Monism denies not only the dualism of male and female, but also the dualism of good and evil. As Rajneesh used to say, our perception of dualism is the sickness of our minds. Reality is one; all perception of duality, including good and evil, is illusion. Under British rule in India in the 19th century, Tantra had to go underground, because it required tantriks to embrace evil – including kidnapping, raping, and killing – in order to rise above good and evil.
A yogi who has realized his/her completeness, renounces marriage because marriage assumes one’s finiteness: I am male, not a female (or vice versa). Therefore, I need a wife (or husband). Rajneesh taught that the yogi or tantrik uses a heterosexual or homosexual partner only as a ladder. He has to abandon the ladder (sexual partner) once he has reached his goal – his divinity, completeness.
Nothing but a good time: Plato, Paul, and Dan
Plato recommended that in his utopian Republic, the ruling guardians should not be burdened with responsibilities for children and wives. They should not marry, but have wives in common. How do you get women to love you if you do not offer security to them and to their children? Love was not Plato’s concern: neither for a woman, nor for a child. He was interested in building utopia. He had no revelation and no moral absolutes. Therefore, his utopian end justified manipulation and murders, as did Nazism and Marxism. Plato asked philosophers to invent sacred ceremonies, clever myths, and poetry to manipulate the best women to have sex with the best men in order to breed a superior race. To ensure the best upbringing for the children, they should be put in the care of professionals. There was no need for parents even to know their children, and utopia required that all the inferior children be discarded.
Paul’s Gospel won the Roman Empire partly because pagan practices made women insecure, leading them to practice abortion and infanticide. This practice had two consequences relevant to this theme: the pagan population declined relative to the Christian population and religiously sanctioned sexual promiscuity turned insecure pagan women into slaves in their own homes, without status and without dignity. These goddess-worshipping women turned to Paul’s preaching, partly because the religion of the Bible condemns sexual promiscuity in both men and women. It exalts responsible fatherhood as a godly virtue and a spiritual blessing (Genesis 17). The Bible says that God’s original blessing in making us male and female was so that we may be “one flesh” in order to be fruitful, multiply, and fill the earth to manage it as God’s vice-regents.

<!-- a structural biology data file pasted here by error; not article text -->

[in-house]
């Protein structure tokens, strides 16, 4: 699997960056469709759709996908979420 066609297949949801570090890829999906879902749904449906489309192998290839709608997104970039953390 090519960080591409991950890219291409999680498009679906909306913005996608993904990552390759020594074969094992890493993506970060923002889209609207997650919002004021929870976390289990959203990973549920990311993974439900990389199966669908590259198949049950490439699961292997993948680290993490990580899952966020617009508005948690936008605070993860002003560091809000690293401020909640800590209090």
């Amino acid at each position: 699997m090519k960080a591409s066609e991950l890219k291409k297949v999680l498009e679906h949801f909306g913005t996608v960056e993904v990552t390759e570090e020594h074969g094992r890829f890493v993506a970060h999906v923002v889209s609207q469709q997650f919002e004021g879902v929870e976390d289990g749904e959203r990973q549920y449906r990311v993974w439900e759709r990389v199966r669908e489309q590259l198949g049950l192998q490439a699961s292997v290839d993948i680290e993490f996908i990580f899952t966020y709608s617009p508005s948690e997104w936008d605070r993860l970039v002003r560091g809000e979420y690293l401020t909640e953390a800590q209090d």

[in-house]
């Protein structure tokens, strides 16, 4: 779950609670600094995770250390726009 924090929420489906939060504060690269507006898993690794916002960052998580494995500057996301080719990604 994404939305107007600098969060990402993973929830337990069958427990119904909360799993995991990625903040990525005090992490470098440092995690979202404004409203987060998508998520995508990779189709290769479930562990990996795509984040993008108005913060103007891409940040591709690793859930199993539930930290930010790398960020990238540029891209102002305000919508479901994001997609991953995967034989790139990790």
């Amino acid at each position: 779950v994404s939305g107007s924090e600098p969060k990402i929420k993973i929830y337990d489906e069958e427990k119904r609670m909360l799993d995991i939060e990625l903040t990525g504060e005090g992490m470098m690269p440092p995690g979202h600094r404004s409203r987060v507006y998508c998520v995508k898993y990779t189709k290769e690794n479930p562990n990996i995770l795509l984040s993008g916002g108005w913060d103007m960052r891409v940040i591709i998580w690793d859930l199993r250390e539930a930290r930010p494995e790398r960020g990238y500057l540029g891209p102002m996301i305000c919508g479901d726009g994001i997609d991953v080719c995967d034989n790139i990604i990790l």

Contemporary West is beginning to resemble the promiscuous Roman Empire – marked with easy adultery, divorce, and abortion. The troubled conscience of our generation is happy to buy religious peace that requires no repentance, preferably through a religiosity that justifies its life-style. Most men would be quite happy to consider a woman a goddess, if she gives him sex and enlightenment without the hassle of marriage and children!
The devil inside
The goddess worshipping ancient world oppressed women, just as they are oppressed today in the post-Christian West. Why didn’t the goddess of feminine power, Kali or Shakti, inspire a women’s liberation movement in Hindu India that burned teen-age widows as “sati”? Why do goddess worshipping Indian women today abort or kill their unborn or newborn daughters? Sadly, in some parts of India, the male-female ratio has reached 1000-800!
The question is: Why do men and women oppress the female? Is it because we are gods and goddesses or is it because we are “sinners”: good creatures gone wrong?